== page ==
Summer’s here! Mrs Peabody’s holiday crime fiction recommendations

Now that it’s July, my thoughts are turning to the serious business of holiday reading.

Choosing reading matter to take on holiday is something I take extremely seriously: an afternoon of peaceful reading with ice-cubes tinkling in a cool drink by my side is one of my chief holiday pleasures, and the quality, quantity and variety of the crime fiction in my suitcase needs to be just right. Major disasters in the past have included being caught short in Spain, resulting in an exhaustive hunt for an English-language bookshop, and paying well over the odds for some crime fiction in New Zealand, where book prices are incredibly high. As a result, I now always carry a small library with me abroad (Kindle, of course, is another option, although I like to take second-hand paperbacks I can leave for other holiday-makers, which I then cunningly replace in my luggage with souvenirs).

The following are some random holiday crime fiction recommendations – all books that I’ve read and enjoyed, albeit for varying reasons. If you feel like posting suggestions in return I’d be very pleased to see them.

  • Light and frothy, with an emphasis on entertainment. Perfect for lounging by the pool or whiling away a few hours in a café with a cappuccino.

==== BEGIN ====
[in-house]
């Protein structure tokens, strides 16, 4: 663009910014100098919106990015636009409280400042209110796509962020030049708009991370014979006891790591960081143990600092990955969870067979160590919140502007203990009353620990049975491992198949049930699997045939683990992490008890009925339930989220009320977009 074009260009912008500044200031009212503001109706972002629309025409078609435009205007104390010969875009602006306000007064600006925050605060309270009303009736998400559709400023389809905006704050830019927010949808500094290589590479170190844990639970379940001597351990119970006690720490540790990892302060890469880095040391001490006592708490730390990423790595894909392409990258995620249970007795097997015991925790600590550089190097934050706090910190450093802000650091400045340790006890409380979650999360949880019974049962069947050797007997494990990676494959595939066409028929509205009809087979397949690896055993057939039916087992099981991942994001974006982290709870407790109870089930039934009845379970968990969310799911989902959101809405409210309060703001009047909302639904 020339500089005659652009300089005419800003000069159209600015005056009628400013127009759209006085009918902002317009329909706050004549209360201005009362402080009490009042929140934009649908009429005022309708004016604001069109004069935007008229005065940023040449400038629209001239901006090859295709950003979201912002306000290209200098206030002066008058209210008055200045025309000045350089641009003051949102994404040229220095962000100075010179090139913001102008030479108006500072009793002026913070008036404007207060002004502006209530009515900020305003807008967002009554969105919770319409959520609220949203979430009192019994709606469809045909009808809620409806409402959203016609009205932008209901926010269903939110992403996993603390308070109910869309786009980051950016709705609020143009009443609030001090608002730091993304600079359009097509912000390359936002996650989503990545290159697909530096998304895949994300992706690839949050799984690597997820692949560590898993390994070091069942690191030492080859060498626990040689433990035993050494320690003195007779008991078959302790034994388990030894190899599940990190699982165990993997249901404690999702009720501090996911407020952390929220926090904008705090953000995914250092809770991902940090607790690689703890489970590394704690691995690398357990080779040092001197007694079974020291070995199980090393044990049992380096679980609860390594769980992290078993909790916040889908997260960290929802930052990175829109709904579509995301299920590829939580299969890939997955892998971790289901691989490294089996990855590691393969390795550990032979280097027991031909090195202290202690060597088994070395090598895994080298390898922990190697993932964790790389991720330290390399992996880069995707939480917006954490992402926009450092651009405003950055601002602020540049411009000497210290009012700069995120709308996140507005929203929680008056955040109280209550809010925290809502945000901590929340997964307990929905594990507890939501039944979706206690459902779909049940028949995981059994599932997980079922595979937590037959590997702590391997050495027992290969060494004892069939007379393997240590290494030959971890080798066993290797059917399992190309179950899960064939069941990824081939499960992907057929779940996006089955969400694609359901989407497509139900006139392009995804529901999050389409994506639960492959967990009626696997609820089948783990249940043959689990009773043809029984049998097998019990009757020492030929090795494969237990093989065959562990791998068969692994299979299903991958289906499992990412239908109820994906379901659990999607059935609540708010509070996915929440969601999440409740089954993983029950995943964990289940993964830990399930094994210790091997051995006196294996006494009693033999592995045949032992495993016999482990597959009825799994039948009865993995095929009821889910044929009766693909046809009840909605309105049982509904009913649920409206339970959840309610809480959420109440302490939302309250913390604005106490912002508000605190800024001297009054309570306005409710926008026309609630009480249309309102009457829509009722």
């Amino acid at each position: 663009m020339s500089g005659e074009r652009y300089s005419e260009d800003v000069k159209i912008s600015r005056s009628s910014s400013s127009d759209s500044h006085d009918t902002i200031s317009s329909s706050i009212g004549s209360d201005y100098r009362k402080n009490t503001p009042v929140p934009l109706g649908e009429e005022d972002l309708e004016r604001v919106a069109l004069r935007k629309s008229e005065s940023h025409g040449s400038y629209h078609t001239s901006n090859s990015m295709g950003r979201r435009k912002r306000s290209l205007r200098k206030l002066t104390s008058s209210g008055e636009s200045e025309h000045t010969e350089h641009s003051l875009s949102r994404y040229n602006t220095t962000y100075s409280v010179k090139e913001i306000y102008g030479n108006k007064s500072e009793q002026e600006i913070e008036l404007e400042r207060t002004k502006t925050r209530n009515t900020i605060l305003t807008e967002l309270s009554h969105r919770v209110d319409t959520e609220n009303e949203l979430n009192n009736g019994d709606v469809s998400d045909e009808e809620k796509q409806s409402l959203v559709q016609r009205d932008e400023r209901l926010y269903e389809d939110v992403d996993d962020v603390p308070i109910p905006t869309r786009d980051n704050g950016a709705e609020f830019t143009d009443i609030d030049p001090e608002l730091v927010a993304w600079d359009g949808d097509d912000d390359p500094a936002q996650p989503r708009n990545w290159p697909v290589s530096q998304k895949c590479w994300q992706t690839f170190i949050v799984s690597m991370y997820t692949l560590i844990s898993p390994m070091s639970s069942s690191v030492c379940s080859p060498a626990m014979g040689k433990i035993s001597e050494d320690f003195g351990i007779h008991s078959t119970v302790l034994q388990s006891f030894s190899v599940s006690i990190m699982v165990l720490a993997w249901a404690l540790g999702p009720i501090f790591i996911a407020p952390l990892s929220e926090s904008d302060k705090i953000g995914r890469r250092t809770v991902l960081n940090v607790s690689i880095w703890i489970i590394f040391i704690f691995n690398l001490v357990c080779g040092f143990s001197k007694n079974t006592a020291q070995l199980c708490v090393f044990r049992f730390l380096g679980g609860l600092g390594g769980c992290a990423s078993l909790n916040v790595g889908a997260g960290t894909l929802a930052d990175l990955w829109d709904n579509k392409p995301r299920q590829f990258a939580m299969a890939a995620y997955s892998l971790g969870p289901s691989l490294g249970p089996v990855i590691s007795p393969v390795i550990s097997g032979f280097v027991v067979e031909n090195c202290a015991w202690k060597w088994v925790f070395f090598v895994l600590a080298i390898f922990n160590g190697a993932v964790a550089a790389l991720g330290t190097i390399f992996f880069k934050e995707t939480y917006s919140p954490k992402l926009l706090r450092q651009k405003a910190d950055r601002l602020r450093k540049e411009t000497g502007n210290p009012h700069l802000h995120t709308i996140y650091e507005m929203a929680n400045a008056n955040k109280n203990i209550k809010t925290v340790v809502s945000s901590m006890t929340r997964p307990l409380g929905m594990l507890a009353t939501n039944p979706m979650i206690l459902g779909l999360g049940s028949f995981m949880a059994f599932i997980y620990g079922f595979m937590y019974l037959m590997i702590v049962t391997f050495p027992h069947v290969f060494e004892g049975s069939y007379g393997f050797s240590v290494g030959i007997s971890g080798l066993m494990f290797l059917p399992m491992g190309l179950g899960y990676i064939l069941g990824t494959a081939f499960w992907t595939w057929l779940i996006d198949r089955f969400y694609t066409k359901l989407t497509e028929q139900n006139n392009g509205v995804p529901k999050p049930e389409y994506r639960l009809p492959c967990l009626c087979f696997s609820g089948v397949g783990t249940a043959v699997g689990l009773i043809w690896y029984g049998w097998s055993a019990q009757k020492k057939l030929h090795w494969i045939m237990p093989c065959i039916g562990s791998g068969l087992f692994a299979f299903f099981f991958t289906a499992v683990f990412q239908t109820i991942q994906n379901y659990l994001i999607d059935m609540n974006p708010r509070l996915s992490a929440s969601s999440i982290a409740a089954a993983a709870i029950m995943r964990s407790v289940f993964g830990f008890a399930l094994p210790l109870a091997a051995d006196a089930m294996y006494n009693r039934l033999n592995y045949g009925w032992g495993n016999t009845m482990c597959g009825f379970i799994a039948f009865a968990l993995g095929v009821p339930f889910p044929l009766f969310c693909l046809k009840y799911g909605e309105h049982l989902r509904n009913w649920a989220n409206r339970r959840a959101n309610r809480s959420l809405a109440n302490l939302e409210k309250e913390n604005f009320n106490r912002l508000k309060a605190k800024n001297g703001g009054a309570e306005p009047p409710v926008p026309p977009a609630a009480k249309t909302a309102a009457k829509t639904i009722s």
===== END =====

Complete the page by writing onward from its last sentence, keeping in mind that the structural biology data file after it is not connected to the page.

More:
Fred Vargas’ Detective Commissaire Adamsberg series: a quirky and erudite collection of crime novels, mostly set in Paris. It’s not essential to read them in order, in my view, but Have Mercy on Us All is a good place to start. You may or may not know, but Fred is actually a female author, and an archaeologist by trade.

Colin Bateman’s Mystery Man: Murder, Mayhem and Damn Sexy Trousers (2009). It’s rare for writers to pull off a successful comic crime novel. This one made me laugh out loud, in spite of its ultimately rather serious subject matter – the legacy of the Nazi past and the weighty theme of post-war justice. A deft juggling act.

Michael Dibdin’s Aurelio Zen series (televised earlier this year). Written quite a while ago now, but they’ve held up well, with a nicely rounded investigative figure. A wry look at Italian policing, politics and life. An earlier Mrs P. post on Ratking is available here.

  • Stronger stuff – more intense and challenging crime. The sort of novel you might not normally get round to, and which isn’t necessarily the easiest of reads in terms of its content or style.

Andrew Taylor’s Roth Trilogy. Brilliant and somewhat underrated, this trilogy excavates the history of a sociopathic killer, moving backwards in time from the present day to the 1970s and the 1950s. Best read in order for cumulative effect.

George P. Pelecanos, The Big Blowdown. First in the Washington Quartet by an author also famous for his contribution to The Wire. Grim and gritty depiction of D.C. just after the Second World War. Breathtakingly good.